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In Brief This Week: GATC Biotech; NorDiag; Amoy Diagnostics, AstraZeneca; MGRC Berhad; New York Academy of Sciences

By a GenomeWeb staff reporter

NEW YORK (GenomeWeb News) – GATC Biotech will open in early January a new sequencing laboratory in the Life Science Center Dusseldorf in Germany. The new lab will serve scientists in Northern Germany and adjacent countries and provide them with access to the firm's overnight sequencing service.

NorDiag this week said that its third-quarter revenues declined around 10 percent to NOK25.1 million ($4.2 million) from NOK27.9 million year over year. Sales for its sample preparation segment increased to NOK7.5 million from NOK5.4 million. Sales for its HLA typing segment declined to NOK17.5 million from NOK22.6 million, due primarily to a divestment.

Amoy Diagnostics and AstraZeneca are collaborating on workshops in China to demonstrate the use of Amoy's ADx-ARMS technology in detecting epidermal growth factor receptor (EGFR) mutations in tissue from non-small cell lung cancer samples. AstraZeneca sells the EGFR inhibitor Iressa. Amoy noted that it anticipates regulatory approval in China soon to sell its technology for detecting EGFR mutations.

The Malaysian Genomics Resource Centre Berhad said this week that it has commenced two major genome sequencing and analysis projects: the MyGenome project, which is the first multi-ethnic human genome study of the Malaysian population using deep sequencing, and the Proboscis Monkey Genome Project.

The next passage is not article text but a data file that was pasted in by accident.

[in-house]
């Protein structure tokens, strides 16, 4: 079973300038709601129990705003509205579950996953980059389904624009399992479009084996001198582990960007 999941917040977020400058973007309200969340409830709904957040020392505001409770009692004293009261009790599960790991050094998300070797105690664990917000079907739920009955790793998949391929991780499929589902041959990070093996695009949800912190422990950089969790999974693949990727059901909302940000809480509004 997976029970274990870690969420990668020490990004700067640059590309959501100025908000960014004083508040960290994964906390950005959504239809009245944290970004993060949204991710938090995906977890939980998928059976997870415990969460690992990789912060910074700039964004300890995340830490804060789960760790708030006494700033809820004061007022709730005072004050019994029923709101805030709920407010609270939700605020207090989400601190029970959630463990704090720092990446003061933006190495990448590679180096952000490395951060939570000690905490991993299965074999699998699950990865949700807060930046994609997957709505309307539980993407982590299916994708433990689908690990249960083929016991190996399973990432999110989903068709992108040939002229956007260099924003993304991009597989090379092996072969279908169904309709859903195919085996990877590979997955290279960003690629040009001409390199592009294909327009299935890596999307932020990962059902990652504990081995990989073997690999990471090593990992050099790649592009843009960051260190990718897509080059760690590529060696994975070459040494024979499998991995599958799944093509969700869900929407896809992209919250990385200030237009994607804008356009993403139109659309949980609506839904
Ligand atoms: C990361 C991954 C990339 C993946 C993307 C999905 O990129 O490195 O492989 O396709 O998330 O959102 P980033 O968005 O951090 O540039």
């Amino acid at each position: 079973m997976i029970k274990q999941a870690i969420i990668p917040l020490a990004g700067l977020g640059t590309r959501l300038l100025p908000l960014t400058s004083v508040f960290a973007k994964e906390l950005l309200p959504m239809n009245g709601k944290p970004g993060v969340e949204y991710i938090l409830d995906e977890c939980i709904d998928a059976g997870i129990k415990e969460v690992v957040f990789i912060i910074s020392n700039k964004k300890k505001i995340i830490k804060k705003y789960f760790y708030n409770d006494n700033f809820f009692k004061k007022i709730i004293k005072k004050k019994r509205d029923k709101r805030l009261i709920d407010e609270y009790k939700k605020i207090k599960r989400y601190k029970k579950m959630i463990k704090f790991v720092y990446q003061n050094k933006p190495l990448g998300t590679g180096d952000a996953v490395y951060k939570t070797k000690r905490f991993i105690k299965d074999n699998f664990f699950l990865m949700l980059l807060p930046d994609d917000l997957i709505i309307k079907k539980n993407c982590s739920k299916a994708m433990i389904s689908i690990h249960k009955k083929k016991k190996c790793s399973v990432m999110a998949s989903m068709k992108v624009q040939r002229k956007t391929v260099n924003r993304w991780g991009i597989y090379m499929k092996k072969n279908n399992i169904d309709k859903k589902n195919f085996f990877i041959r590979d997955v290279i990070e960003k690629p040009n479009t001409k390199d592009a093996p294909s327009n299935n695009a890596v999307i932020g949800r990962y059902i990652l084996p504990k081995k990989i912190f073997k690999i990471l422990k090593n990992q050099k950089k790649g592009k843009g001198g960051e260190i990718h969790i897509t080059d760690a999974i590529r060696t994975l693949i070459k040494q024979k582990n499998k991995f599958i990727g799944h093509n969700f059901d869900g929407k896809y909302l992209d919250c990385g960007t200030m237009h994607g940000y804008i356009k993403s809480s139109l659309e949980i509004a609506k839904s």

The New York Academy of Sciences this week launched the Life Science Angel Network, which is designed to "fill the gap between New York and tri-state area technology transfer offices, entrepreneurs, and venture capitalists by providing capital through member contributions and sponsorships from organizations involved in supporting innovation and building companies."

The Scan

US Supports Patent Waivers

NPR reports that the Biden Administration has announced its support for waiving intellectual property protections for SARS-CoV-2 vaccines.

Vaccines Versus Variants

Two studies find the Pfizer-BioNTech SARS-CoV-2 vaccine to be effective against viral variants, and Moderna reports on booster shots to combat variants.

CRISPR for What Ails You

The Wall Street Journal writes that CRISPR-based therapies could someday be used to treat common conditions like heart attacks.

Nature Papers Review Integration of Single-Cell Assay Data, Present Approach to Detect Rare Variants

In Nature this week: review of ways to integrate data from single-cell assays, and more.